Games using some form of ball and racquet have been played in numerous civilizations dating back as far as Neolithic times. Ruins in Mesoamerica indicate a particularly important place for ball games in several cultures. There's also evidence that ancient Greeks, Romans, and Egyptians played some version of a game that resembled tennis. However, court tennis-also called "real tennis" and "royal tennis" in Great Britain and Australia-owes its beginnings to a game enjoyed by French monks that can be traced back to the 11th century.
The Beginnings of Modern Tennis
Monks played the French game of paume (meaning "palm") on a court. Rather than a racquet, the ball was struck with the hand. Paume eventually evolved into jeu de paume ("game of the palm") in which racquets were used. By the year 1500, racquets constructed of wood frames and gut strings had been developed, as well as balls made of cork and leather, and by the time the game spread to England-where both Henry VII and Henry VIII were big fans-there were as many as 1,800 indoor courts.
Even with its growing popularity, tennis in the days of Henry VIII was a very different sport from today's version of the game. Played exclusively indoors, the game consisted of hitting a ball into a netted opening in the roof of a long, narrow tennis house. The net was five feet high at each end and three feet high in the center.
By the 1700s, the game's popularity had seriously dwindled but that changed dramatically with the invention of vulcanized rubber in 1850. The new hard rubber balls revolutionized the sport, making it possible for tennis to be adapted to an outdoor game played on grass.
In 1873, Londoner Major Walter Wingfield invented a game called he called Sphairistikè (Greek for "playing ball"). Played on an hourglass-shaped court, Wingfield's game created a sensation in Europe, the United States, and even China, and is the source from which tennis as we know it today eventually evolved.
When the game was adopted by croquet clubs that had acres of manicured lawns, the hourglass shape gave way to a longer, rectangular court. In 1877, the former All England Croquet Club held its first tennis tournament at Wimbledon. The rules of this tournament set the standard for tennis as it's played today-with some notable differences: service was exclusively underhand and women were not allowed to play in the tournament until 1884.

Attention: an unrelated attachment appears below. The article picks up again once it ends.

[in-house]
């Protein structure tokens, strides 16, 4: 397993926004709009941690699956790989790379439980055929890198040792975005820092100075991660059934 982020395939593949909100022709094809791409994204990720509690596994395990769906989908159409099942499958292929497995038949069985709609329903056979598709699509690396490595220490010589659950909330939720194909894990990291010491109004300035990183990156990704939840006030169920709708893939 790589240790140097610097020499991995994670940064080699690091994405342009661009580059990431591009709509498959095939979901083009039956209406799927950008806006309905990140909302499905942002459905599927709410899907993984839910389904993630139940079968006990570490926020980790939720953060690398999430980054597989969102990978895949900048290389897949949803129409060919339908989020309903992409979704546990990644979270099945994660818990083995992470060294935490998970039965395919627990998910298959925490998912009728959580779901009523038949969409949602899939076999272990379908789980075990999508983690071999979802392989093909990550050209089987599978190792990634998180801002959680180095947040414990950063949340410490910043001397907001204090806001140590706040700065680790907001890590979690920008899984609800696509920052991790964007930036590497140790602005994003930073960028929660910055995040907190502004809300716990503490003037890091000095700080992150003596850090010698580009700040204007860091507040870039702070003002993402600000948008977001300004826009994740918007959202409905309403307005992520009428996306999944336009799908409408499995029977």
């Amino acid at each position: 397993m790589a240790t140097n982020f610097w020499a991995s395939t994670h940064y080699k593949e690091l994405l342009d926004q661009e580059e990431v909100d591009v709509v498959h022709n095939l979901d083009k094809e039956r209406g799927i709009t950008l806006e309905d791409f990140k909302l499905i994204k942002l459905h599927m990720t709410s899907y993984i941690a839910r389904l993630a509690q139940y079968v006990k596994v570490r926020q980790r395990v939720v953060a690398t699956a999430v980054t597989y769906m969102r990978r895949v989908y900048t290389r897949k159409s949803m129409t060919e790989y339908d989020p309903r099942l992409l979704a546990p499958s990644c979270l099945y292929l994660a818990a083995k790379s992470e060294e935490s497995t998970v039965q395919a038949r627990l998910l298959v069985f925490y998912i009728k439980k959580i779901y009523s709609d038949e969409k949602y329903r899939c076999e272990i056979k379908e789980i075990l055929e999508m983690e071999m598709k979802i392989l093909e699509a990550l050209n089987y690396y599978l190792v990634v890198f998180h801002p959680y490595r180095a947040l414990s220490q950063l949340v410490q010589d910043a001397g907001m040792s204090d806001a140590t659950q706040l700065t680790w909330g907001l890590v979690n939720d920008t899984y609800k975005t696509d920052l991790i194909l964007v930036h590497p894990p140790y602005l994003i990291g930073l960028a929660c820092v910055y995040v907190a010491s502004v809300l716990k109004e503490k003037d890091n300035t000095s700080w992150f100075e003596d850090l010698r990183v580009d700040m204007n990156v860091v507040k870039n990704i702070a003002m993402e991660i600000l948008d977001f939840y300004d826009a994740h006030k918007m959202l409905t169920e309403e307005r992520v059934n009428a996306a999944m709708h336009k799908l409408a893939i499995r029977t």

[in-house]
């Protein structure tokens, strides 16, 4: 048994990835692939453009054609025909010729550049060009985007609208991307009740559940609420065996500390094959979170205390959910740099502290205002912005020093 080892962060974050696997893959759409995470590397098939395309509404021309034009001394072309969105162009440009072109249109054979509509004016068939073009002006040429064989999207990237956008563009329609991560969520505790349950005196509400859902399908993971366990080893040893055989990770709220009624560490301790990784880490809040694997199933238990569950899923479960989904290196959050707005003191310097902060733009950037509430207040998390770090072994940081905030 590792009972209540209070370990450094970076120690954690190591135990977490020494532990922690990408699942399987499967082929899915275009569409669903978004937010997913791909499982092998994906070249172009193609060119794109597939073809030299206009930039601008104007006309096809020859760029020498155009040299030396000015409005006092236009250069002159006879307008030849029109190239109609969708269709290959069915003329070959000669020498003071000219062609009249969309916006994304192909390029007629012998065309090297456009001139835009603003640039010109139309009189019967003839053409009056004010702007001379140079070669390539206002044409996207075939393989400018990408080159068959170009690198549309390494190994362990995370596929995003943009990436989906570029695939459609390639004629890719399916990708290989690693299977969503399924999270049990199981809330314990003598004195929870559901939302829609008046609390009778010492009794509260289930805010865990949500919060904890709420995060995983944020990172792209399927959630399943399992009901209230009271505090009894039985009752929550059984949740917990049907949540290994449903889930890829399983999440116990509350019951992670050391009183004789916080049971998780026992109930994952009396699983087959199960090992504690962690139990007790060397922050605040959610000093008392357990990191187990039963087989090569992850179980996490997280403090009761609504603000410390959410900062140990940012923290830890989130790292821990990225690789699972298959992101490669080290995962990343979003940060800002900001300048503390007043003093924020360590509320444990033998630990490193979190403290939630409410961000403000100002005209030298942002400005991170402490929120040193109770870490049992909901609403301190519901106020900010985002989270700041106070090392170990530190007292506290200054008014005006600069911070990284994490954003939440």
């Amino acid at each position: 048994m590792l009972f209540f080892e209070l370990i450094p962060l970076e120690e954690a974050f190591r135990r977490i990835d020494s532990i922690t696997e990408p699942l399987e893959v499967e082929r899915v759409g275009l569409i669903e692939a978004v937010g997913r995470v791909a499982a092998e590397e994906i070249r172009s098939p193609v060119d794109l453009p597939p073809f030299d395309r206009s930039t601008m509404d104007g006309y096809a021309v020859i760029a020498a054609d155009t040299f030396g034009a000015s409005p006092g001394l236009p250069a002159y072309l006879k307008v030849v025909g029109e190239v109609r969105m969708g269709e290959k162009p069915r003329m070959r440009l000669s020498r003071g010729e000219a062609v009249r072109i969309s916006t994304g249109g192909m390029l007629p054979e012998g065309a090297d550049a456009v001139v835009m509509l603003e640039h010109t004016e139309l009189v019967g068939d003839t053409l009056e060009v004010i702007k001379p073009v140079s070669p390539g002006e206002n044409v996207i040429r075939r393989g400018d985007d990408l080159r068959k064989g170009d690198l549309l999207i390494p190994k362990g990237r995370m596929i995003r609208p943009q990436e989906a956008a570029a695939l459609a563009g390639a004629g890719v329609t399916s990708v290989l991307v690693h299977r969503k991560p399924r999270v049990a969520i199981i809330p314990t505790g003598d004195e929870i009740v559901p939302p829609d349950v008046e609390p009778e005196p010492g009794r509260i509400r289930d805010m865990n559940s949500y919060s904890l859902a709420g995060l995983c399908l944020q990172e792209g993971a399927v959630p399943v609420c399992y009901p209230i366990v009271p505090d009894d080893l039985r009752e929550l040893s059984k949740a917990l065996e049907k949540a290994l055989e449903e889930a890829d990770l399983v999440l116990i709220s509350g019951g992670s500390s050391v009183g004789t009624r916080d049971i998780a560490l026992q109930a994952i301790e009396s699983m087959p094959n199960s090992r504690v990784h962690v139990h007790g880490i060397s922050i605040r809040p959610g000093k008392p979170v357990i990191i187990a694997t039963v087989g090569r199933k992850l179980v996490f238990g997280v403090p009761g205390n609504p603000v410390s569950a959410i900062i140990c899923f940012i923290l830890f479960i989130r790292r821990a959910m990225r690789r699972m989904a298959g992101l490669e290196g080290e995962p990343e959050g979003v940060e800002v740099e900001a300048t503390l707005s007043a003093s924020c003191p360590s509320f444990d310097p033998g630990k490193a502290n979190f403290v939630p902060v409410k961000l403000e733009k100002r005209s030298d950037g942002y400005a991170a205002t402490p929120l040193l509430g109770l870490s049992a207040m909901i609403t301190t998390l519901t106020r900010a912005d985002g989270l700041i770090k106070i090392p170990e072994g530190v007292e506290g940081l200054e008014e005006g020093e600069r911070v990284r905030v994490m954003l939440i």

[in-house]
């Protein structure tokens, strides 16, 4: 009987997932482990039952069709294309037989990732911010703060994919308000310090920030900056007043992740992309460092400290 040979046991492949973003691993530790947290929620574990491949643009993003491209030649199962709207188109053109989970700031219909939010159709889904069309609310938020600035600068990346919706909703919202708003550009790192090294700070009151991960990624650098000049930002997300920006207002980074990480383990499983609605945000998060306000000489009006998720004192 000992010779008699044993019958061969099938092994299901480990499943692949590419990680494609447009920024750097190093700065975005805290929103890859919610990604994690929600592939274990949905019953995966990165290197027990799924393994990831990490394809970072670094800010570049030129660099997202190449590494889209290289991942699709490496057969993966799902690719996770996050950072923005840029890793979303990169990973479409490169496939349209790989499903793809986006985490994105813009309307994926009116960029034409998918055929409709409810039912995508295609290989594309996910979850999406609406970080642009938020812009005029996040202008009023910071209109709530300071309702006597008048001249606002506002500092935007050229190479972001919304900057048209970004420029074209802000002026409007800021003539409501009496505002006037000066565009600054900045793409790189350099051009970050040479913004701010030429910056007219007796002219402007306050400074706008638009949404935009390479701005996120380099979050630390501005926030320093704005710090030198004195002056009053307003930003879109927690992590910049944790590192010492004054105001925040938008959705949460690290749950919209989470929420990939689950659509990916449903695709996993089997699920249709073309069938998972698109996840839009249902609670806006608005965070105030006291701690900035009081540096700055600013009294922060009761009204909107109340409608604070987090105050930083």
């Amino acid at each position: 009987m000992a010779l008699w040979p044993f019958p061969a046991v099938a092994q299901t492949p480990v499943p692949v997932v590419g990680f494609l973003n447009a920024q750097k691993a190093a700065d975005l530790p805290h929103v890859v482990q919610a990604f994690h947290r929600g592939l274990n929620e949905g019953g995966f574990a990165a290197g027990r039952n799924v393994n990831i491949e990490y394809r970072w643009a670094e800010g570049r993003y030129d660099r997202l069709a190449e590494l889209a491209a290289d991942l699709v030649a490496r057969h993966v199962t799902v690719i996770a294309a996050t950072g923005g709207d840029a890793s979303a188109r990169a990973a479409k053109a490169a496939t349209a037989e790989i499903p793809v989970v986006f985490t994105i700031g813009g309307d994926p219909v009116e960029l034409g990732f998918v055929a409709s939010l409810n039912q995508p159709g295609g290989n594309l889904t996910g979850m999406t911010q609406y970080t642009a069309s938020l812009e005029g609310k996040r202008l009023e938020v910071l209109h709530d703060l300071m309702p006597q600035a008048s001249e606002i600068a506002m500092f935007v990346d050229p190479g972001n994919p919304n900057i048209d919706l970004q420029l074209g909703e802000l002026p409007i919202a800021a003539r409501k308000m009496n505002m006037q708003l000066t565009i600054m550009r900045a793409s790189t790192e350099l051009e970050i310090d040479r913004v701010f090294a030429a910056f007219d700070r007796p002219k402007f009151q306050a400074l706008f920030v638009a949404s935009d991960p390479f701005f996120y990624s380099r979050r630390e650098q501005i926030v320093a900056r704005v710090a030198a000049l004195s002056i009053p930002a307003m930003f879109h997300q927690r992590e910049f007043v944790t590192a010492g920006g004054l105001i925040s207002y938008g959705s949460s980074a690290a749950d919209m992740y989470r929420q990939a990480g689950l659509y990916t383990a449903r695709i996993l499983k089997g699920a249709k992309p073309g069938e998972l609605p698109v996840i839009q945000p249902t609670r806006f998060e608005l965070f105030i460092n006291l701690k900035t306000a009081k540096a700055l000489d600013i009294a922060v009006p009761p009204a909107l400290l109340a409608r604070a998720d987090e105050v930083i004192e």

No one is sure where tennis scoring-love, 15, 30, 40, deuce-came from, but most sources agree it originated in France. One theory for the origin of the 60-point system is that it's simply based on the number 60, which had positive connotations in medieval numerology. The 60 was then divided into four segments.
The more popular explanation is that the scoring was invented to match the face of a clock with the score given in quarter-hours: 15, 30, 45 (shortened to the French for 40 quarante, rather than the longer quarante cinq for 45). It wasn't necessary to use 60 because reaching the hour meant the game was over anyway-unless it was tied at "deuce." That term may have derived from the French deux, or "two," indicating that from then on, two points were required to win the match. Some say the term "love" comes from the French word l'oeuf, or "egg," a symbol for "nothing," like a goose egg.
The Evolution of Tennis Attire
Perhaps the most conspicuous way tennis has evolved has do do with the game's attire. At the end of the19th century, male players wore hats and ties, while pioneering women wore a version of street clothing that actually included corsets and bustles. A strict dress code was adopted by the 1890s that decreed tennis wear must be exclusively white in color (with the exception of some accent trim, and even that had to conform with stringent guidelines).
The tradition of tennis whites lasted well into the 20th century. Initially, the game of tennis was for the rich. White clothing, although practical because it tends to be cooler, had to be vigorously laundered, and so it wasn't really a viable option for most working-class people. The advent of modern technology, especially the washing machine, made the game more accessible to the middle class. By the swinging '60s, as societal rules relaxed-nowhere more so than in the realm of fashion-more and more colorful clothing began to make its way onto tennis courts. There remain some places, such as Wimbledon, where tennis whites are still required for play.